During toddlerhood, a peak period of neurocognitive development, increased exposure to sensory stimulation through touch screen use, may influence developing attentional control.1 While TV’s rapidly changing, noncontingent flow of sensory information has been hypothesized to lead to difficulties voluntarily focusing attention,2 video gaming’s contingent and cognitively demanding sensory environments may improve visual processing and attention.3 Toddler touch screen use involves both exogenous attention, driven by salient audio-visual features, and endogenous/voluntary control, eg, video selection and app use.4,5
The current study compared high– and low–touch screen users on a gaze-contingent visual search paradigm,6 assessing exogenous, saliency-based attention (single-feature trials), and endogenous attention control (conjunction trials).
Individuals aged 12 months were recruited from October 2015 to March 2016 (as part of the TABLET project5) and followed up longitudinally at 18 months and 3.5 years. Parents gave informed written consent, and the Birkbeck, University of London institutional review board approved this study. Before each visit, parents were asked, “On a typical day, how long does your child spend using a touchscreen device (tablet, smartphone or touchscreen laptop)?” Participants were recruited as high users and low users based on median use of 10 minutes per day reported in a previous survey sample.5 At 18 months and 3.5 years, user groups were reassigned using the within-sample median (15 minutes per day). At recruitment, groups were matched on developmental level (Mullen Scales of Early Learning), age, sex, background TV (parent-reported minutes per day), and mother’s education.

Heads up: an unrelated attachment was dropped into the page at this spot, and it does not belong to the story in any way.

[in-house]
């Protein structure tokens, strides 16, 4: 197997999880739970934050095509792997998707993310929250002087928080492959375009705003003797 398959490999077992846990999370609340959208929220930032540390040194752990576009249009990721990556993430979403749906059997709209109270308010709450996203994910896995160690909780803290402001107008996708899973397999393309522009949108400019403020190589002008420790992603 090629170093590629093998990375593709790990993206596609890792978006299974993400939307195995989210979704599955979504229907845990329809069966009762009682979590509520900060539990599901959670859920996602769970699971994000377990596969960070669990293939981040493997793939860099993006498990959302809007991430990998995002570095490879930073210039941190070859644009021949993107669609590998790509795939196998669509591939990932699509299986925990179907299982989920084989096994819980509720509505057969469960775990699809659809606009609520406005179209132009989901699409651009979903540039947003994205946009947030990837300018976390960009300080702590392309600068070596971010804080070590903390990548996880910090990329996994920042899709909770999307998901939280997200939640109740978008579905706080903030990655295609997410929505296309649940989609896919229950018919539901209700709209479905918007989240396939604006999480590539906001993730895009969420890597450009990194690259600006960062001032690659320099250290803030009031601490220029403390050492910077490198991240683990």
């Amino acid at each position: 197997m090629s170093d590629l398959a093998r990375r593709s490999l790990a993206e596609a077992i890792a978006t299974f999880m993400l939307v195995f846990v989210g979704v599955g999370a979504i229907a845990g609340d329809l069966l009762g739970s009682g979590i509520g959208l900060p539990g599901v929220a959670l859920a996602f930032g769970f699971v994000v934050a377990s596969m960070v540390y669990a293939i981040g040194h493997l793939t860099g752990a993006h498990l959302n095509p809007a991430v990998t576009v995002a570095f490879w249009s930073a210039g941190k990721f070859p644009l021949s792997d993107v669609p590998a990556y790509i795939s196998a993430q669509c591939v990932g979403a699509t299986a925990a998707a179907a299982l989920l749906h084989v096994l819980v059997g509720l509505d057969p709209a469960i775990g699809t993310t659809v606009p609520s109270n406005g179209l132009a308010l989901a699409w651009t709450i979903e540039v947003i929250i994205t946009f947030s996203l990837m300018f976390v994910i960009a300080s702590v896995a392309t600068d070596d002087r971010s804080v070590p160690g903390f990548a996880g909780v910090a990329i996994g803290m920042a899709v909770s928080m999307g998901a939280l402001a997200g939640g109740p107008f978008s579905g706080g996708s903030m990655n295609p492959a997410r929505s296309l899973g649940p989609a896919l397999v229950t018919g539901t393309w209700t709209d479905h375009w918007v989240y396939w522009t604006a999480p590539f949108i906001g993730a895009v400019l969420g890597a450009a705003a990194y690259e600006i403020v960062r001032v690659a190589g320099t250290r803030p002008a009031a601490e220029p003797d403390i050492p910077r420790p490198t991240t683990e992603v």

The visual search task was administered at 18 months and 3.5 years (Tobii TX300 eye tracker with 120-Hz tracking, 60-cm distance, 5-point calibration). Arrays were presented (single feature [target red apple among blue apples; set sizes 5 and 9] or conjunction [target red apple among blue apples and slices of red apples; set sizes 5, 9, and 13; only set sizes matched across conditions were analyzed, ie, 5 and 9) for 4 seconds or until the target was fixated. Trials were presented continuously, grouped into blocks: (1) 3 single feature, fixed order; (2) 1 single feature, 9 conjunction, randomized; and (3) 4 single feature, 9 conjunction, randomized. P values were 2-sided and were significant at less than .05. SPSS version 188.8.131.52 (SPSS Inc) was used. Analysis began November 2018 and ended in November 2019.
Of 56 infants recruited, 49 were followed up longitudinally at 18 months and 46 were followed up at 3.5 years. Data quality and accuracy did not differ significantly across groups. Linear generalized estimating equations for saccadic reaction time (SRT) (Figure) were run with an unstructured correlation matrix (deviation from preregistered 3.5-year analysis of variance; https://osf.io/fxu7y) to include missing data and treat group as a time-varying predictor (some children changed user groups over time; usage correlations: 12 to 18 months, Spearman rs = 0.78; 18 months to 3.5 years, Spearman rs = 0.33; 12 months to 3.5 years, Spearman rs = 0.31).